Medtronic has announced that it has received the first US Food and Drug Administration (FDA) approval for an implantable cardioverter defibrillator (ICD) system for use with magnetic resonance imaging (MRI) scans.
The Medtronic Evera MRI SureScan ICD System is approved for MRI scans on any part of the body without positioning restrictions. The newly approved system includes the Evera MRI ICD and Sprint Quattro Secure MRI SureScan DF4 leads, which must be used together to be considered MR-conditional.
“Patients at risk for sudden cardiac arrest have long relied on ICDs to monitor their hearts, detect dangerous arrhythmias and deliver the life-saving therapy needed to survive,” says Michael R Gold, chief of cardiology, Michael E Assey Professor of Medicine at the Medical University of South Carolina, Charleston, USA, and principal investigator in the Evera MRI Clinical Trial. “Many of these patients also need access to MRIs, so the approval of an ICD that can be used in an MRI environment is crucial, and can help provide patients with the peace of mind that they are receiving the best care available.”
Until now, patients with ICD systems have been contraindicated by the FDA from receiving MRI scans because of potential interactions between the MRI and device function, which might result in risk to patients. These MRI restrictions have resulted in a critical unmet need as data have shown that, within four years, more than one-third of patients with ICDs are likely to need an MRI.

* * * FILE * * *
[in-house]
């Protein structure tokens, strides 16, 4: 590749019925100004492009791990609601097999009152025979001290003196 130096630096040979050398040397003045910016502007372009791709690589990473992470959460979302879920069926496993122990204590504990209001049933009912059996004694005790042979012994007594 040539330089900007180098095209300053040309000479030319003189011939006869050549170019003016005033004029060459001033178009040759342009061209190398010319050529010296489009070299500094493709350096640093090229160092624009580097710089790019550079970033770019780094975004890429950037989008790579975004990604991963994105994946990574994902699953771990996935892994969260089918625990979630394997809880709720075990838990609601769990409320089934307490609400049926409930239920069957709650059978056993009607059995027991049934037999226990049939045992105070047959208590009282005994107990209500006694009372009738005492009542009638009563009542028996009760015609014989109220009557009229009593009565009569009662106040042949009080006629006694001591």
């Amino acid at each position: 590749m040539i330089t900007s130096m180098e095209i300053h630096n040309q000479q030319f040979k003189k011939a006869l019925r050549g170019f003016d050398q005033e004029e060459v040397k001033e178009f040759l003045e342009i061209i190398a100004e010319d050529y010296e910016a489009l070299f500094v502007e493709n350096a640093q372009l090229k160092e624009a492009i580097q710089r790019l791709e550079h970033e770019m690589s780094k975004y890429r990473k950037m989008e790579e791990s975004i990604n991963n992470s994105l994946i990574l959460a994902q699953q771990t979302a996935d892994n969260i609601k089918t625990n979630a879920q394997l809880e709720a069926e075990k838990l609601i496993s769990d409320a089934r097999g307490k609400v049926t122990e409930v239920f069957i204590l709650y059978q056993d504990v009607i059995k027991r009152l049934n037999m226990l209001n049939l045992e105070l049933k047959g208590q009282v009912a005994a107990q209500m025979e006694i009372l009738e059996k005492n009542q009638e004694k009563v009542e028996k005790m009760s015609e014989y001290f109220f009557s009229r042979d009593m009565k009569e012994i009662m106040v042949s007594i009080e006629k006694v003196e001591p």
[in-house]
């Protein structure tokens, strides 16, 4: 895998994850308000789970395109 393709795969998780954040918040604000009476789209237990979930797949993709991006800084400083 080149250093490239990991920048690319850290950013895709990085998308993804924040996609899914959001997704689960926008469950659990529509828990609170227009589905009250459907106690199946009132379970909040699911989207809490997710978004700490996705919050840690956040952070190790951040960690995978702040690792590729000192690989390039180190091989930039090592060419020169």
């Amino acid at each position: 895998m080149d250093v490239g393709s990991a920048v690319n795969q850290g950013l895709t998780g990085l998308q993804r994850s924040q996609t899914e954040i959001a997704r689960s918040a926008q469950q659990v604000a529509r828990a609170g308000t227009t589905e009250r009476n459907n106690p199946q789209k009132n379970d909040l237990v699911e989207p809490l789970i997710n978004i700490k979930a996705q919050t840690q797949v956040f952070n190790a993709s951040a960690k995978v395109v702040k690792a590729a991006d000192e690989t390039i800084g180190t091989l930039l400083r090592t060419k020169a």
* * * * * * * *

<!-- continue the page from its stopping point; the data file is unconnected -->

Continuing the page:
The FDA approval of the Evera MRI ICD system was based on safety and efficacy data from the Evera MRI clinical trial, a multicentre, prospective, randomised, controlled clinical trial that enrolled 275 patients at 42 centres around the world. Presented during a late-breaking clinical trial session at Heart Rhythm 2015, and published simultaneously in the Journal of the American College of Cardiology (JACC), these data demonstrated that the Evera MRI ICD system is safe and effective, and that full-body MRI scans did not affect its ability to deliver life-saving therapy.
“The Evera MRI ICD system underwent comprehensive computer modelling of more than 2.3 million clinical scenarios and this information, combined with the safety data from the clinical trial, has resulted in this critical regulatory approval,” says Marshall Stanton, vice president and general manager of the Tachycardia business, which is part of the Cardiac Rhythm and Heart Failure division at Medtronic.
The company announced that the device will be commercially available in September 2015.